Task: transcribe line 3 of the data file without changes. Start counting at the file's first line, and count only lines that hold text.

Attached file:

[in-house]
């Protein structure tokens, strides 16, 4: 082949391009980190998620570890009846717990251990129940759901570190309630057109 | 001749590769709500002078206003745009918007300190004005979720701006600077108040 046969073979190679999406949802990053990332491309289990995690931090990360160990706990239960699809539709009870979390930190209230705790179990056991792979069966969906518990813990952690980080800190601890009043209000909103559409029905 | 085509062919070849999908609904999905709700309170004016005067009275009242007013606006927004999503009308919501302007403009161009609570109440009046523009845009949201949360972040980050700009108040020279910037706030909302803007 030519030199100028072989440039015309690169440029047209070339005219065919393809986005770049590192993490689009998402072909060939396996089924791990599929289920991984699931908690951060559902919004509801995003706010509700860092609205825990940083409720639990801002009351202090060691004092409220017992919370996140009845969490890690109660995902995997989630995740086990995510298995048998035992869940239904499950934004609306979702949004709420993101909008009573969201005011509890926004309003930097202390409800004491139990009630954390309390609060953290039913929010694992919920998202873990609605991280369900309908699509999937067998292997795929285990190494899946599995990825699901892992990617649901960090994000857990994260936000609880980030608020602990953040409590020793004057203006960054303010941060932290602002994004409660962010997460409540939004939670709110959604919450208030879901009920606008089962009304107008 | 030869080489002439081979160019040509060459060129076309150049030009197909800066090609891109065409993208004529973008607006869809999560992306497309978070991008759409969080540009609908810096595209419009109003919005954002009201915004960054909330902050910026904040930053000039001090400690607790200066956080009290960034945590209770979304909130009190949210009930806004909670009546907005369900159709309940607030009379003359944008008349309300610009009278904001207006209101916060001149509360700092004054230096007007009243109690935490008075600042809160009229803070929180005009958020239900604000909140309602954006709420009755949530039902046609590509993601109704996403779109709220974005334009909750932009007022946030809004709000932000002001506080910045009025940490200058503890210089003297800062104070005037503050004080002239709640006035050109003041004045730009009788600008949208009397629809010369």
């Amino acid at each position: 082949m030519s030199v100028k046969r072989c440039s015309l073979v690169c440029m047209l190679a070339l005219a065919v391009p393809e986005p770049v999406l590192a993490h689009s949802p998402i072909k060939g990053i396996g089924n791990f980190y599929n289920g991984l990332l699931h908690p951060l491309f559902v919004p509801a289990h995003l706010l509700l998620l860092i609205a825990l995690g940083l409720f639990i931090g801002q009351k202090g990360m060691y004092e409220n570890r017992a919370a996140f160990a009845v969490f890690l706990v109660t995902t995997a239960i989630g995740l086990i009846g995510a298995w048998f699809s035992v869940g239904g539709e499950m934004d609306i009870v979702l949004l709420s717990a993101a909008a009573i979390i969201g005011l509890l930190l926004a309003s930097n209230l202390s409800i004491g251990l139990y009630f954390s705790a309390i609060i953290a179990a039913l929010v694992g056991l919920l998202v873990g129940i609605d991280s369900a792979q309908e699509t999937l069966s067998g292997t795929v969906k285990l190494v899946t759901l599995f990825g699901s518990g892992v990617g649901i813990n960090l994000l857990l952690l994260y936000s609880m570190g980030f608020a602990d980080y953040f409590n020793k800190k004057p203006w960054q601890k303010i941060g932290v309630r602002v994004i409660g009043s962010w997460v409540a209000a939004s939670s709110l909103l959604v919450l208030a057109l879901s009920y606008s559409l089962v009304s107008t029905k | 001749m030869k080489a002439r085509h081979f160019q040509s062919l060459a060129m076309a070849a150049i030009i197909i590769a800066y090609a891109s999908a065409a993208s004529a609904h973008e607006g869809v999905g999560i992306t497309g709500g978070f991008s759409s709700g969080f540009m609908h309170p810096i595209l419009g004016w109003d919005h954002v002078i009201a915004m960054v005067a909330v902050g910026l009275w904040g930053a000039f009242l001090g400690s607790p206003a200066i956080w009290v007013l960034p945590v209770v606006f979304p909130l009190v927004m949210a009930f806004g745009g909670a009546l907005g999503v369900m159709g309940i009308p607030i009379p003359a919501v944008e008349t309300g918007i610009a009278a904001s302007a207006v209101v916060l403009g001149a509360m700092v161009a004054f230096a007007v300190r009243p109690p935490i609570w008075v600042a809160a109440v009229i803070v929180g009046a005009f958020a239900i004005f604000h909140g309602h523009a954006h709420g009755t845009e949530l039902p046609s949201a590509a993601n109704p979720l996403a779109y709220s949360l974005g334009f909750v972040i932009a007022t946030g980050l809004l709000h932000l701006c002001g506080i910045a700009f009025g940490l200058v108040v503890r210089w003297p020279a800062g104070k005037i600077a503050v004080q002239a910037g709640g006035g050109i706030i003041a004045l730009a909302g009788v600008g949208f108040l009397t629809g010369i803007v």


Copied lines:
């Amino acid at each position: 082949m030519s030199v100028k046969r072989c440039s015309l073979v690169c440029m047209l190679a070339l005219a065919v391009p393809e986005p770049v999406l590192a993490h689009s949802p998402i072909k060939g990053i396996g089924n791990f980190y599929n289920g991984l990332l699931h908690p951060l491309f559902v919004p509801a289990h995003l706010l509700l998620l860092i609205a825990l995690g940083l409720f639990i931090g801002q009351k202090g990360m060691y004092e409220n570890r017992a919370a996140f160990a009845v969490f890690l706990v109660t995902t995997a239960i989630g995740l086990i009846g995510a298995w048998f699809s035992v869940g239904g539709e499950m934004d609306i009870v979702l949004l709420s717990a993101a909008a009573i979390i969201g005011l509890l930190l926004a309003s930097n209230l202390s409800i004491g251990l139990y009630f954390s705790a309390i609060i953290a179990a039913l929010v694992g056991l919920l998202v873990g129940i609605d991280s369900a792979q309908e699509t999937l069966s067998g292997t795929v969906k285990l190494v899946t759901l599995f990825g699901s518990g892992v990617g649901i813990n960090l994000l857990l952690l994260y936000s609880m570190g980030f608020a602990d980080y953040f409590n020793k800190k004057p203006w960054q601890k303010i941060g932290v309630r602002v994004i409660g009043s962010w997460v409540a209000a939004s939670s709110l909103l959604v919450l208030a057109l879901s009920y606008s559409l089962v009304s107008t029905k | 001749m030869k080489a002439r085509h081979f160019q040509s062919l060459a060129m076309a070849a150049i030009i197909i590769a800066y090609a891109s999908a065409a993208s004529a609904h973008e607006g869809v999905g999560i992306t497309g709500g978070f991008s759409s709700g969080f540009m609908h309170p810096i595209l419009g004016w109003d919005h954002v002078i009201a915004m960054v005067a909330v902050g910026l009275w904040g930053a000039f009242l001090g400690s607790p206003a200066i956080w009290v007013l960034p945590v209770v606006f979304p909130l009190v927004m949210a009930f806004g745009g909670a009546l907005g999503v369900m159709g309940i009308p607030i009379p003359a919501v944008e008349t309300g918007i610009a009278a904001s302007a207006v209101v916060l403009g001149a509360m700092v161009a004054f230096a007007v300190r009243p109690p935490i609570w008075v600042a809160a109440v009229i803070v929180g009046a005009f958020a239900i004005f604000h909140g309602h523009a954006h709420g009755t845009e949530l039902p046609s949201a590509a993601n109704p979720l996403a779109y709220s949360l974005g334009f909750v972040i932009a007022t946030g980050l809004l709000h932000l701006c002001g506080i910045a700009f009025g940490l200058v108040v503890r210089w003297p020279a800062g104070k005037i600077a503050v004080q002239a910037g709640g006035g050109i706030i003041a004045l730009a909302g009788v600008g949208f108040l009397t629809g010369i803007v």